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Research Article

Estimating the Burden of Paratyphoid A in Asia and Africa

  • Michael B. Arndt mail,

    marndt@uw.edu

    Affiliation: Department of Epidemiology, University of Washington, Seattle, Washington, United States of America

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  • Emily M. Mosites,

    Affiliation: Department of Epidemiology, University of Washington, Seattle, Washington, United States of America

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  • Mu Tian,

    Affiliation: Department of Health Services, University of Washington, Seattle, Washington, United States of America

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  • Mohammad H. Forouzanfar,

    Affiliation: Institute for Health Metrics and Evaluation, Seattle, Washington, United States of America

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  • Ali H. Mokhdad,

    Affiliations: Department of Epidemiology, University of Washington, Seattle, Washington, United States of America, Department of Health Services, University of Washington, Seattle, Washington, United States of America, Institute for Health Metrics and Evaluation, Seattle, Washington, United States of America, Department of Global Health, University of Washington, Seattle, Washington, United States of America

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  • Margaret Meller,

    Affiliation: The Bill and Melinda Gates Foundation, Seattle, Washington, United States of America

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  • Rion L. Ochiai,

    Affiliation: Sanofi Pasteur, Lyon, France

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  • Judd L. Walson

    Affiliations: Department of Epidemiology, University of Washington, Seattle, Washington, United States of America, Department of Global Health, University of Washington, Seattle, Washington, United States of America, Department of Medicine, University of Washington, Seattle, Washington, United States of America, Department of Pediatrics, University of Washington, Seattle, Washington, United States of America

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  • Published: June 05, 2014
  • DOI: 10.1371/journal.pntd.0002925

Abstract

Despite the increasing availability of typhoid vaccine in many regions, global estimates of mortality attributable to enteric fever appear stable. While both Salmonella enterica serovar Typhi (S. Typhi) and serovar Paratyphi (S. Paratyphi) cause enteric fever, limited data exist estimating the burden of S. Paratyphi, particularly in Asia and Africa.

We performed a systematic review of both English and Chinese-language databases to estimate the regional burden of paratyphoid within Africa and Asia. Distinct from previous reviews of the topic, we have presented two separate measures of burden; both incidence and proportion of enteric fever attributable to paratyphoid. Included articles reported laboratory-confirmed Salmonella serovar classification, provided clear methods on sampling strategy, defined the age range of participants, and specified the time period of the study.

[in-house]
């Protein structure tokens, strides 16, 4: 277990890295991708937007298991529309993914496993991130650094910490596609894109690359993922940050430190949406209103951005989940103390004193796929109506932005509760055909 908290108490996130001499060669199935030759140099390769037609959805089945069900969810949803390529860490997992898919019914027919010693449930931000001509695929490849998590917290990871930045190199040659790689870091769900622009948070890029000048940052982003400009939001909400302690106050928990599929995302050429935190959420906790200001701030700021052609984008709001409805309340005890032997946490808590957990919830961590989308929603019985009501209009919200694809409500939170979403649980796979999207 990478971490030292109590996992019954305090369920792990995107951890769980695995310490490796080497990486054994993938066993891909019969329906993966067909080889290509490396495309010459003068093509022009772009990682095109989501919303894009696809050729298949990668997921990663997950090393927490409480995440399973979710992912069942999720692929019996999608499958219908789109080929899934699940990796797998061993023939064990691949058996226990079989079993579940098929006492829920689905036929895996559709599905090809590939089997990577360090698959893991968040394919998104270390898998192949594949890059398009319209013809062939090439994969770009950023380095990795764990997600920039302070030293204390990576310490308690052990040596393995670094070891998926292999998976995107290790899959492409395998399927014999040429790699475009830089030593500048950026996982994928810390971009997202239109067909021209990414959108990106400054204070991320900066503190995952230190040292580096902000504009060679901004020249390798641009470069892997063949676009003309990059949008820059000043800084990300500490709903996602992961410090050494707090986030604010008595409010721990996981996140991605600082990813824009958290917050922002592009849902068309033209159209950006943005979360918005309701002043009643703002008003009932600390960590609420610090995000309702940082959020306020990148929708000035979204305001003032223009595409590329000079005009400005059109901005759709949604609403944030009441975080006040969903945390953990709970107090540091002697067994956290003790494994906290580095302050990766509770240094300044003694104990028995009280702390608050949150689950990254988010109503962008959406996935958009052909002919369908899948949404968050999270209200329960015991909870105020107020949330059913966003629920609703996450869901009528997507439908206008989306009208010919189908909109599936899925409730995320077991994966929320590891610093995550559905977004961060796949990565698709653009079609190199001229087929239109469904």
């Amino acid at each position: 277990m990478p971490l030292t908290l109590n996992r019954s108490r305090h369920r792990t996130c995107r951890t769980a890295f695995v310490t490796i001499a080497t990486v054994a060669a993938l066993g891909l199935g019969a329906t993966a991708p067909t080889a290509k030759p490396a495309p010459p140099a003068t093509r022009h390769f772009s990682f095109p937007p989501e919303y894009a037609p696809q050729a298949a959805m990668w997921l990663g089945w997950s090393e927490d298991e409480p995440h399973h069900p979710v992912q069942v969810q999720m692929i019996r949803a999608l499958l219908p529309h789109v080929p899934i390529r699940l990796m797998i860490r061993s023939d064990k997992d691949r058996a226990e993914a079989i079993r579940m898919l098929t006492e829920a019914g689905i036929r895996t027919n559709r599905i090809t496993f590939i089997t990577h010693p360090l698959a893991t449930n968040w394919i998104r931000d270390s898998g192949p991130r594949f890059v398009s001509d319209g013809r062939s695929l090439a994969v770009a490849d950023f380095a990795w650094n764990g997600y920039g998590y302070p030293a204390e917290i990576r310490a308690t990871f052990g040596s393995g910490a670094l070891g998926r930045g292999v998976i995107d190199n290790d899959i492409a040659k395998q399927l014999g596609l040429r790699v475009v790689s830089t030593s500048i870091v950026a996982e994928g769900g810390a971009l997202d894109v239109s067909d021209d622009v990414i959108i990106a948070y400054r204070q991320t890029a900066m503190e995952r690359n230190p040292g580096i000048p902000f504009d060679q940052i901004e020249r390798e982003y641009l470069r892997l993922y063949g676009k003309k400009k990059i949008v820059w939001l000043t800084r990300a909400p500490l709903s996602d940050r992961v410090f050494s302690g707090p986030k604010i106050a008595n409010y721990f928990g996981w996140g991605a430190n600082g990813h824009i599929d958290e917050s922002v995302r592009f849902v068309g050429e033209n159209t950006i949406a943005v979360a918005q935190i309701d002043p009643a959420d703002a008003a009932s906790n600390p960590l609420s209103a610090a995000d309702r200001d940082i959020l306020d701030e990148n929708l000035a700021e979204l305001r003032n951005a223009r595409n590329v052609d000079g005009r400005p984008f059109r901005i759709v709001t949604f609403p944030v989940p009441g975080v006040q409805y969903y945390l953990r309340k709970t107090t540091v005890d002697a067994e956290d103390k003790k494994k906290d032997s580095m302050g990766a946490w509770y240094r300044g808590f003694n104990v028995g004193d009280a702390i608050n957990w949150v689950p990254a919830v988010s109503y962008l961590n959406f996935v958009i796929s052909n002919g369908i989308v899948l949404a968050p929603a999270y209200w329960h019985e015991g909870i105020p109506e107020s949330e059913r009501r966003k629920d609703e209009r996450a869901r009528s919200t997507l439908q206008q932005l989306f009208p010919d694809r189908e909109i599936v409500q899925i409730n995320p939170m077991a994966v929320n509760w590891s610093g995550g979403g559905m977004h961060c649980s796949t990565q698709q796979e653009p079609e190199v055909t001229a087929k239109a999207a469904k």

A total of 64 full-text articles satisfied inclusion criteria and were included in the qualitative synthesis. Paratyphoid A was commonly identified as a cause of enteric fever throughout Asia. The highest incidence estimates in Asia came from China; four studies estimated incidence rates of over 150 cases/100,000 person-years. Paratyphoid A burden estimates from Africa were extremely limited and with the exception of Nigeria, few population or hospital-based studies from Africa reported significant Paratyphoid A burden.

While significant gaps exist in the existing population-level estimates of paratyphoid burden in Asia and Africa, available data suggest that paratyphoid A is a significant cause of enteric fever in Asia. The high variability in documented incidence and proportion estimates of paratyphoid suggest considerable geospatial variability in the burden of paratyphoid fever. Additional efforts to monitor enteric fever at the population level will be necessary in order to accurately quantify the public health threat posed by S. Paratyphi A, and to improve the prevention and treatment of enteric fever.

Author Summary

Enteric fever due to Salmonella enterica serovar Typhi (S. Typhi) and serovar Paratyphi (S. Paratyphi A, B, C) remains a global public health concern. While numerous studies have estimated the levels or burden of S. Typhi, there are only limited data estimating the burden of S. Paratyphi A, particularly in Asia and Africa. We reviewed both English and Chinese-language databases for estimates of the regional burden within Africa and Asia, including new paratyphoid A cases/year and proportion of enteric fever cases attributable to paratyphoid A. S. Paratyphi A appears to constitute a significant proportion of all cases of enteric fever in Asia, though population level estimates are limited, especially in Africa. There was high variability in reported paratyphoid A burden estimates, which suggests considerable geospatial variability in the burden of paratyphoid fever. Improved efforts to monitor enteric fever at the population level are warranted in order to correctly measure the public health threat posed by S. Paratyphi A and to determine the potential need for S. Paratyphi specific prevention and treatment interventions.